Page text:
If i consume a total of 4kVA on the 3 phases, and solar just give 3kVA, Utility give just 1kVA for adding to solar or utility give all 4kVA and wait more polar power or less charge to switch on solar ?
No, these inverters aren't hybrids, so they can't blend utility power and solar power. In the scenario above, you would draw 4 kW from the mains (all your units should be kW, not kVA, since only real power is conserved). The 3 kW of solar power would be able to charge the battery, if it can take it. But this is in bypass mode.

It would be better to be in battery mode, if your battery can take it. Now the 1 kW from the panels can blend with over 3 kW from your battery, to provide 4 kW to the loads.
MPP is more effective at 224V on MG model than 96V on models that just accept 145V max I suppose.
It's marginal. I read somewhere that the efficiency of buck and boost converters are very roughly inversely proportional to the ratio of the voltages. The 224 V will be boosted to some 400 V, for a ratio of 1.8. The 96 V will buck down to about 50 V, for a ratio of 1.9 . At higher battery voltages, the ratios will converge even closer. So I don't think that solar charge controller efficiency should be a major deciding factor.

[ Edit: fixed some errors in my 4 kW and 3 kW example. Sigh. ]
Nissan Leaf 2012 with new battery May 2019.
5650 W solar, 2xPIP-4048MS inverters, 16 kWh battery.
1.4 kW solar with 1.2 kW Latronics inverter and FIT.
160 W solar, 2.5 kWh 24 V battery for lights.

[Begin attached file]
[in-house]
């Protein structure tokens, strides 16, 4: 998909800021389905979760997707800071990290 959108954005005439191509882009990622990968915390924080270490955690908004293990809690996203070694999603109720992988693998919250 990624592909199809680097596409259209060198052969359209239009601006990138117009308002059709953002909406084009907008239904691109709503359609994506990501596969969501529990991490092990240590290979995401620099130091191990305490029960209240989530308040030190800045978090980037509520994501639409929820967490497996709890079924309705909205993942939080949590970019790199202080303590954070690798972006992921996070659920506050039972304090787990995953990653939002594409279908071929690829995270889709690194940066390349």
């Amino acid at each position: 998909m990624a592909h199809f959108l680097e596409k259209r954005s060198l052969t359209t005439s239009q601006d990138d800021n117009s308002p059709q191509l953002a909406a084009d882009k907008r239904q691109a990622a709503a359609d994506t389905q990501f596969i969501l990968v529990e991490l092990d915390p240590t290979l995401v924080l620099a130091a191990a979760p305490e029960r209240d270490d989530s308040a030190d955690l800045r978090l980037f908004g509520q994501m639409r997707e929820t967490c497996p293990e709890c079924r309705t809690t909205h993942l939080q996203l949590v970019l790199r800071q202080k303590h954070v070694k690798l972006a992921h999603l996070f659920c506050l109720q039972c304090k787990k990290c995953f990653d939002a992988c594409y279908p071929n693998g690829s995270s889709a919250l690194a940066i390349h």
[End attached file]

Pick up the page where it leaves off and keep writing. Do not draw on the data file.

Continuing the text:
Patching PIP-4048/5048 inverter-chargers.

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Re: PIP-5048GE, PIP-5048GK and PIP-5048MG inverters (with unsafe SCC)

Post by coulomb » Thu, 18 Apr 2019, 17:35

I note that if you were to use PIP-5048MKs instead of PIP-5048MGs, then in your 4 kW load scenario with 3 kW of PV power would in fact result in using 1 kW of utility power, IF the inverter was in line mode. In the PIP-5048MK, line mode is different from bypass mode. Bypass mode on both models connects AC-in to AC-out, with no ability to blend utility and solar power. But line mode on the PIP-5048MK is different; there is a dual conversion happening. AC-in power is converted to ~400 VDC for the DC bus, which is combined with ~400 VDC from solar power, and sent to the inverter to power the load. 4 kW is within the ratings of even just one inverter, so you'd likely be in line mode. The only reason you'd need to go to bypass mode is if the load exceeded the ratings of the inverter (5 kW continuous per inverter in the case of the PIP-5048MK, more for short term overloads).

[ Edit: all these examples are of course ignoring losses for simplicity. I also note that the PIP-5048MK has a 145 V SCC/MPPT. ]
[ Edit: just realised that the original example was not 4 kW per phase, but 4 kW total over three phases. Sigh. ]